New Zealand lost one of its environmental heroes when Dr Roger Grace QSM died at Warkworth Hospital on June 28. For more than 50 years, Dr Grace combed the seas around NZ from Stewart Island to the Kermadec Islands, measuring, counting, monitoring and recording changes in everything from crayfish and scallops to kina barrens and freshwater eels. He was a passionate advocate for marine protection areas and was instrumental in setting up marine parks at Tawharanui and Mimiwhangata, north of Whangarei.
Dr Grace discovered his love of the sea at the family’s bach in Red Beach on the Hibiscus Coast. He studied marine biology at University of Auckland, completing a PhD on the animals and marine sediments at the entrance to the Whangateau Harbour in 1972. It became one of his favourite dive locations, despite being chased out of it on several occasions by bronze whalers. He worked as a consultant biologist for numerous Government agencies, harbour boards and private companies, and voluntarily contributed his time to countless environmental organisations. He was patron of the Mountains to Sea Conservation Trust, and recipient of the prestigious Green Ribbon Award, a Queen’s Service Medal, the NZ Marine Sciences Society John Morton Award, Forest & Bird’s Old Blue, the Wyland Award and a Mobil Environmental Award.
During the 1970s and 80s, he was one of NZ’s top underwater photographers and was a founding member of the Underwater Photographic Society of NZ. As a regular contributor to boating, fishing and diving magazines, he worked hard to raise awareness of NZ’s marine ecology and associated environmental issues. His photos were featured in the first issue of NZ National Geographic and he was one of the early advocates for cockle monitoring in the Whangateau Harbour.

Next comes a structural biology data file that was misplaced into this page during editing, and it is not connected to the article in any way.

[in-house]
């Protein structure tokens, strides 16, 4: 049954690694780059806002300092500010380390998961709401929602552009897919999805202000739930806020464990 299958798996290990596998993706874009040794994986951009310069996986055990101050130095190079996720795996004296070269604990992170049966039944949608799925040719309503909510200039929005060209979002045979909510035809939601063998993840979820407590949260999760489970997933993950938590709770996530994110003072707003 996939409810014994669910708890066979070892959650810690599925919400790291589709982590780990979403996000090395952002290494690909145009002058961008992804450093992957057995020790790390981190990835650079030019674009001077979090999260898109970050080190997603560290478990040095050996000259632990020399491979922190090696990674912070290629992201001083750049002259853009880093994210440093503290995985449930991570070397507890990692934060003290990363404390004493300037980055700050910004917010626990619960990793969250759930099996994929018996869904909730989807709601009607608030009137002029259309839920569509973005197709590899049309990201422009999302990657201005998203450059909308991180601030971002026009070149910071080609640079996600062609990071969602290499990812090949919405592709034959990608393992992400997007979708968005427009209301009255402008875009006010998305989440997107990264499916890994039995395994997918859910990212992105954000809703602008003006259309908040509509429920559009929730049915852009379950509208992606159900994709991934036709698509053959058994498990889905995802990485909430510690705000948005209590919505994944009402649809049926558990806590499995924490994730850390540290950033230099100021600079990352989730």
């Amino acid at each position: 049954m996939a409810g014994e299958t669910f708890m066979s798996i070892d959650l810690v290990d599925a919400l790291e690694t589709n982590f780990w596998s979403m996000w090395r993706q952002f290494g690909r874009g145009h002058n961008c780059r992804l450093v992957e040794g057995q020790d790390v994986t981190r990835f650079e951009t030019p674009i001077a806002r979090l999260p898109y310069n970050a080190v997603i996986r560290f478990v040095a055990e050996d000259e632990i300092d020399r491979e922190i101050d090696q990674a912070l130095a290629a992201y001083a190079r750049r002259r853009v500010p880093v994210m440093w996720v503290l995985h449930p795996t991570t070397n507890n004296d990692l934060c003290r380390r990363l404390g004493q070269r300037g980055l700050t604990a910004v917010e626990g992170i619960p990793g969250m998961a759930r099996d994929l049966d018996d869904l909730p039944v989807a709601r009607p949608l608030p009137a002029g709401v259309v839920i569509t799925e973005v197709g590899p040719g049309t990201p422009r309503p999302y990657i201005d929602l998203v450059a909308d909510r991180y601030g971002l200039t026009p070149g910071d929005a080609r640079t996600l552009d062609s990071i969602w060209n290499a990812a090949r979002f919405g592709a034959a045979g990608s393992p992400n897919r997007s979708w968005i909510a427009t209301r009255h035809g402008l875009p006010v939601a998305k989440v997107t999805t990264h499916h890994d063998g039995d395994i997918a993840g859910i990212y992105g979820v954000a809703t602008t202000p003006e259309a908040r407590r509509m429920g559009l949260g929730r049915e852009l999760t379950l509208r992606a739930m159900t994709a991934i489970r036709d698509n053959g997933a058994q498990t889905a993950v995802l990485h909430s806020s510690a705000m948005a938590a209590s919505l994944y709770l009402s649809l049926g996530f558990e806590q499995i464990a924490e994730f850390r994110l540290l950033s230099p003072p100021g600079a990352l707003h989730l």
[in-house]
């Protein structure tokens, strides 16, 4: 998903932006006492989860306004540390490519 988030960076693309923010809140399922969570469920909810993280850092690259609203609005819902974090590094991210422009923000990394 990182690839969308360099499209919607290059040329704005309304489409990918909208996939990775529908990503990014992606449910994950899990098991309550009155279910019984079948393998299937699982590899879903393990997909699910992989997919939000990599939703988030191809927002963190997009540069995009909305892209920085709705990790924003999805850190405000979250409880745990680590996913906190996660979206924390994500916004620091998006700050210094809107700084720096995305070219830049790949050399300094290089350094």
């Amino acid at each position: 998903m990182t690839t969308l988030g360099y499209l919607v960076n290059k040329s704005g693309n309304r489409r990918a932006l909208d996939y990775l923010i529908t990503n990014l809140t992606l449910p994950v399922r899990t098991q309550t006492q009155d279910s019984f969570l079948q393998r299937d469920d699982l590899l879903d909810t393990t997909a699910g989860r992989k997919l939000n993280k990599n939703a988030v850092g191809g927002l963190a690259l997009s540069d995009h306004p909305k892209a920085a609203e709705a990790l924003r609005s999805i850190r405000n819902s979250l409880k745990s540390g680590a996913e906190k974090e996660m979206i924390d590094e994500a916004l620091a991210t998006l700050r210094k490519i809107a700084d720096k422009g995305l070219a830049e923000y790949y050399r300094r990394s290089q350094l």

Dr Grace was a contemporary of other marine enthusiasts such as Wade Doak and Kelly Tarlton, and had the privilege of diving with international figures such as underwater explorer Jacques Cousteau and National Geographic photographer David Doubilet. But he told Mahurangi Matters several years ago that one of the most interesting aspects of his career was his 20-year association with environmental campaigner Greenpeace. He sailed on the Rainbow Warrior on several occasions to many parts of the world, including two voyages to Antarctica. He recalled staring down the barrel of a flare gun while chasing a drift-netter in the Timor Sea and ducking for cover when fire hoses were turned on the crew and frozen fish were thrown at them.
Friends and colleagues described Dr Grace as an unassuming and even-tempered man who always had a smile on his face, especially when ice cream, rum or his homemade feijoa wine were on the table. He was equally at home taking a group of school children on a snorkelling expedition as he was talking to a room full of scientists, and he never lost his enthusiasm or curiosity for the creatures that live in the sea. Many felt that his natural modesty meant he never truly got the recognition he deserved for a lifetime of dedication and achievement. One friend remembered how he would work on a project and when the funding ran out, he would just carry on without it, “because he believed the work was too important not to be done”. He believed in making decisions based on sound science, not emotion and friends hope his legacy will be a greater awareness of the urgent need for New Zealanders to take better care of their marine environment.
Dr Grace died of cardiorenal failure and is survived by his two daughters, Shelley and Vanessa.
Grace memorial fund set up
A Dr Roger Grace Memorial Fund has been established, which will be administered by the Mountains to Sea Conservation Trust. A special committee made up of environmental group representatives and a member of the Grace family will decide on where the funds will be spent. Priorities identified so far include:
• Long-term crayfish monitoring at Tawharanui
• Marine conservation establishment projects
• Annual Memorial Whangateau Snorkel Day
• Triennial award for early career recipients for contributions to New Zealand marine conservation and communication, to support and give credence to their future work.
To donate or find out more, visit emr.org.nz
A public farewell for Dr Grace will be held at the Mahurangi East Community Hall on Saturday, July 20, at 2pm. Friends, colleagues and members of the public are invited to attend.